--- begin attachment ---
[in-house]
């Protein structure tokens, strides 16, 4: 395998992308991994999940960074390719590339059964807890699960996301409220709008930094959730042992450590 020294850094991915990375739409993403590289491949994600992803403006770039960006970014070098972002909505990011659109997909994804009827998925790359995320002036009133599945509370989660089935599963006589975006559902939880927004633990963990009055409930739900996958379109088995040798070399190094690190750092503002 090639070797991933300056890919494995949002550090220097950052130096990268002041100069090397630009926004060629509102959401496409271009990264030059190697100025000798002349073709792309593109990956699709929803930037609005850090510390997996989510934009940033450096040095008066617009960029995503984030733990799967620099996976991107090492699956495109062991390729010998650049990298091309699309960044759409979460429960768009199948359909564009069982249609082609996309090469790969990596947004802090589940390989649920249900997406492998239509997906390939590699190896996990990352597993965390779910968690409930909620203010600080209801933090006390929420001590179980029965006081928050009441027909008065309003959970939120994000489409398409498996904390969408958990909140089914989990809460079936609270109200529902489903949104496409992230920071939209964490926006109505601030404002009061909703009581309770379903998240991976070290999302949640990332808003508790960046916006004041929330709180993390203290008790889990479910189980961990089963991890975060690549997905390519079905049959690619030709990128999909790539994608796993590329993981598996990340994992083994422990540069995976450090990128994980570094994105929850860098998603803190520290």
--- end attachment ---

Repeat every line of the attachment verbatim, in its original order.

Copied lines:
[in-house]
């Protein structure tokens, strides 16, 4: 395998992308991994999940960074390719590339059964807890699960996301409220709008930094959730042992450590 020294850094991915990375739409993403590289491949994600992803403006770039960006970014070098972002909505990011659109997909994804009827998925790359995320002036009133599945509370989660089935599963006589975006559902939880927004633990963990009055409930739900996958379109088995040798070399190094690190750092503002 090639070797991933300056890919494995949002550090220097950052130096990268002041100069090397630009926004060629509102959401496409271009990264030059190697100025000798002349073709792309593109990956699709929803930037609005850090510390997996989510934009940033450096040095008066617009960029995503984030733990799967620099996976991107090492699956495109062991390729010998650049990298091309699309960044759409979460429960768009199948359909564009069982249609082609996309090469790969990596947004802090589940390989649920249900997406492998239509997906390939590699190896996990990352597993965390779910968690409930909620203010600080209801933090006390929420001590179980029965006081928050009441027909008065309003959970939120994000489409398409498996904390969408958990909140089914989990809460079936609270109200529902489903949104496409992230920071939209964490926006109505601030404002009061909703009581309770379903998240991976070290999302949640990332808003508790960046916006004041929330709180993390203290008790889990479910189980961990089963991890975060690549997905390519079905049959690619030709990128999909790539994608796993590329993981598996990340994992083994422990540069995976450090990128994980570094994105929850860098998603803190520290």